What do I need? Weightlifting Belt or Powerlifting Belt

The most common questions we have in the Getstrength store with regards to weight training belts are “Do I need a Weightlifting Belt or Powerlifting Belt?” and “what is the difference?” …….

Let’s start with by explaining the difference:

 Weightlifting and Powerlifting Belt

As you see in the picture above, the main difference is the tongue, the tongue on the Powerlifting Belt is 100 mm and the belt is the same width over the entire belt. The Weightlifting Belt has a tongue width of 60 mm, and a back brace of 100 mm. The Weightlifting Belt also has a lower back pad seen in the picture below:

Weightlifting belt pad

The buckles are different as well, the Powerlifting Belt in the picture above has a quick release prong, and the Weightlifting Belt has a double single prong.  You can, however, get a Powerlifting Belt with difference buckle options.  Quick release buckle as above, single and double prong plus the leaver option, re pic below: this is purely a preference of the individual lifter. During my Powerlifting career, I always preferred the double prong quick release buckle for ease of adjustment on and off.powerbelt leaver

The thickness of a Powerlifting can vary, but to compete in an IPF Powerlifting contest* it can be no thicker than 10 mm,  The Powerlifting Belt is very stiff and rugged and does not flex with the body, where the Weightlifting Belt is softer and flexes with the body more.  re pic below: Weightlifting Belt White, Powerlifting Belt Black


Now to answer the question

Do I need a Weightlifting Belt or Powerlifting Belt?

let start by asking what exercises are you concentrating on in the gym and are you wanting to compete in Olympic Weightlifting or Powerlifting contests in the future.

Now if your main exercise focus is power movements i.e Squat/ Deadlift etc, your best belt would be the Powerlifting Belt, because it will give you full back support and keep your lower back from bowing caused by the belt having no or little flex. Plus you can push your abdominal wall into the belt at the bottom of the squat and deadlift, to give you support and a (tightness feeling through your core)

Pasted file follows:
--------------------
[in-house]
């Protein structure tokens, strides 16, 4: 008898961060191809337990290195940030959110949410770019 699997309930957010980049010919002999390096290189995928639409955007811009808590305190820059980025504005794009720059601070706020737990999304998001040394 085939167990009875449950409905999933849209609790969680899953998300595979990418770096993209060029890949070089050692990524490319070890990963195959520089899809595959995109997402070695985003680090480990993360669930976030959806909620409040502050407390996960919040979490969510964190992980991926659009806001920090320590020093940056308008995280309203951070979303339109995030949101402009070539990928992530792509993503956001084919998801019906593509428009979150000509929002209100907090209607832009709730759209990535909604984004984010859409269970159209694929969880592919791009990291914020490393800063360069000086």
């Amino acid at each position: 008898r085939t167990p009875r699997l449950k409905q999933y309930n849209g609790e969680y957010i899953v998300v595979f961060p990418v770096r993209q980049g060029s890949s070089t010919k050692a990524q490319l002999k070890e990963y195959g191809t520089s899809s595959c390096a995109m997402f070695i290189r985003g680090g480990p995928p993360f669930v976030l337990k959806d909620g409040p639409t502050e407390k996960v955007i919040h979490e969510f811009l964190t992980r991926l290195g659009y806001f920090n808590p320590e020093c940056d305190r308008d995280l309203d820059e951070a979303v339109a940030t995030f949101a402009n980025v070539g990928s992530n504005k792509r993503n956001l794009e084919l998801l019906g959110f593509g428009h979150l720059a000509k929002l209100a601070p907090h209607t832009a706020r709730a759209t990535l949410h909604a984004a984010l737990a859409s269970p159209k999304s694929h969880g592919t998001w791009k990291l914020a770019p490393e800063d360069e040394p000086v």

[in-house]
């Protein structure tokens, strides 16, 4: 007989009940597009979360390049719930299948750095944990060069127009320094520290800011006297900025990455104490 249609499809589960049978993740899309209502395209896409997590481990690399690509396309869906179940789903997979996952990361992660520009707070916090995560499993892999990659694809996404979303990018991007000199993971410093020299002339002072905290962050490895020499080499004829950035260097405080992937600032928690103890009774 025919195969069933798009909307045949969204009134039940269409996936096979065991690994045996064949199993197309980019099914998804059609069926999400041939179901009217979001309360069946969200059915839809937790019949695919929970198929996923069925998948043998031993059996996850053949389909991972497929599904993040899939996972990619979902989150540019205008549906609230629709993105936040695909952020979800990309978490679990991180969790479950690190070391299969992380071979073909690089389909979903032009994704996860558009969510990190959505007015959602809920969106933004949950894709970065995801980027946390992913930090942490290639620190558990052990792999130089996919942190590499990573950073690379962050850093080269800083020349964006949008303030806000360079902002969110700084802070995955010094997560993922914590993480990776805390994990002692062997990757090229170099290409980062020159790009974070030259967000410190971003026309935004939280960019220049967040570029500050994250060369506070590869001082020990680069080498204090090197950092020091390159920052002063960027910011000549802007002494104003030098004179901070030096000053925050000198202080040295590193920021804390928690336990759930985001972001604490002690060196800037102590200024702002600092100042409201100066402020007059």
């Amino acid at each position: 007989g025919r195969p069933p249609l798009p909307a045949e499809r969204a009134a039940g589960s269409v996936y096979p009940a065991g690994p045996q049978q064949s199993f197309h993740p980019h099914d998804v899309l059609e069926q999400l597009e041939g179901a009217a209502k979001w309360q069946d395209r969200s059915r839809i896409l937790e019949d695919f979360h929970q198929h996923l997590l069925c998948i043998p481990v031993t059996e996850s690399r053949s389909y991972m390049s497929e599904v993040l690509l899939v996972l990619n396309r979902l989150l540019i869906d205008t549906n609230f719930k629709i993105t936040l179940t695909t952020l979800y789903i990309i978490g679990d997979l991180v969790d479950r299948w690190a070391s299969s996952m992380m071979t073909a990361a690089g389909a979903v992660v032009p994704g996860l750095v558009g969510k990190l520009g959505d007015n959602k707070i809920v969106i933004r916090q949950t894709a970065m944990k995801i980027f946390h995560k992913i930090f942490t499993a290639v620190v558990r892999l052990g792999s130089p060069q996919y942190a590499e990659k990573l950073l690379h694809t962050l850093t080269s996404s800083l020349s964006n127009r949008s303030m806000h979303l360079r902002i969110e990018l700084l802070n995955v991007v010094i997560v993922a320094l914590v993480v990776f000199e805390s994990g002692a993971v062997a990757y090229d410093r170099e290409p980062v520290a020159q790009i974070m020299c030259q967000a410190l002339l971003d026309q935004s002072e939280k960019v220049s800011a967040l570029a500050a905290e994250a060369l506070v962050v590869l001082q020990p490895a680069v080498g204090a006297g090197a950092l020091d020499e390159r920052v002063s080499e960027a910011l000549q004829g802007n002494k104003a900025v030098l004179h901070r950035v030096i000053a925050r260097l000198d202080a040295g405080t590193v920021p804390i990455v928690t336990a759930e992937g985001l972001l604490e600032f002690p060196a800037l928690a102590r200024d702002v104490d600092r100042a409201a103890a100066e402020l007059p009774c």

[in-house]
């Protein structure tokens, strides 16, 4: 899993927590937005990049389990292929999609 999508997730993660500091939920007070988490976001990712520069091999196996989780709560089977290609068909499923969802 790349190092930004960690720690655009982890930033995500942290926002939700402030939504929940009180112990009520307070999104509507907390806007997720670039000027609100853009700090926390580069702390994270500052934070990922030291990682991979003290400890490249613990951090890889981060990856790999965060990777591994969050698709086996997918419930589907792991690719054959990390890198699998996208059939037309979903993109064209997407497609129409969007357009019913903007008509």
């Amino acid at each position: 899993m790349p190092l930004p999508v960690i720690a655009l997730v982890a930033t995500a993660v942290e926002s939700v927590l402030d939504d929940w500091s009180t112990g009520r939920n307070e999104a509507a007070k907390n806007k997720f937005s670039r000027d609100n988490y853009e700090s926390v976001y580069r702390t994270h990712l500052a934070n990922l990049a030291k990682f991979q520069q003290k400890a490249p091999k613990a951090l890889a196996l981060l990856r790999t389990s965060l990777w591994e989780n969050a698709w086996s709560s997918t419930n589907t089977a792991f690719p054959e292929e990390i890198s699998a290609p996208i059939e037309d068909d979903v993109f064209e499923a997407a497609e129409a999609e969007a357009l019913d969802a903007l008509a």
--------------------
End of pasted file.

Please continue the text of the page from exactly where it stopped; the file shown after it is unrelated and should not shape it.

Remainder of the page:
The main objected in the squat/deadlift is to keep the body tight throughout the full movement to prevent injuries and providing the maximal power output.

On a side note, you can still use a Weightlifting Belt for power movements but you will not get the same support. However, if you do wish to you use a Weightlifting Belt in a Powerlifting contest (IPF) you will need to remove the back padding as this is not approved. ( this is just a matter of cutting it out with a blade)

If your main goal is Olympic Weightlifting movements i.e Snatch/ Clean and Jerk, you would require the Weightlifting Belt as this will provide back support but not cause any limitations throughout the movement. The belt allows for the full movement to be completed without the belt getting in the way between the stomach and quads, hence the reason why it is narrow in the front of the belt (60 mm) With the bar being in front of the body during the clean the body is pulled forward at the bottom of the clean this is where the Powerlifting Belt would cause issue being so thick and  stiff at 100 mm.

I hope this makes it a little clearer when purchasing your next belt, the belt is something that you can have for a lifetime so make sure its right!

As for the Powerlifting belt, we recommend the STOIC LIFTING BELTS SINGLE PRONG (IPF Approved) or the LiftingLarge 13mm Single Prong Powerlifting Belt (IPF Approved)

WeightLifting Belts we recommend Iron Bull Strength Weight Lifting Belt

Getstrength.com is New Zealand’s number one supplier of Strength Training Accessories since 2001.


Steve Thompson

Steve is a New Zealand Powerlifting Record holder and founder of Getstrength.com. He has competed in two IPF World Powerlifting Championships. Steve holds four New Zealand Powerlifting records and two All-round Weightlifting World records. Competed in the sport of Powerlifting for more than 18 years. Specialties: strength and conditioning.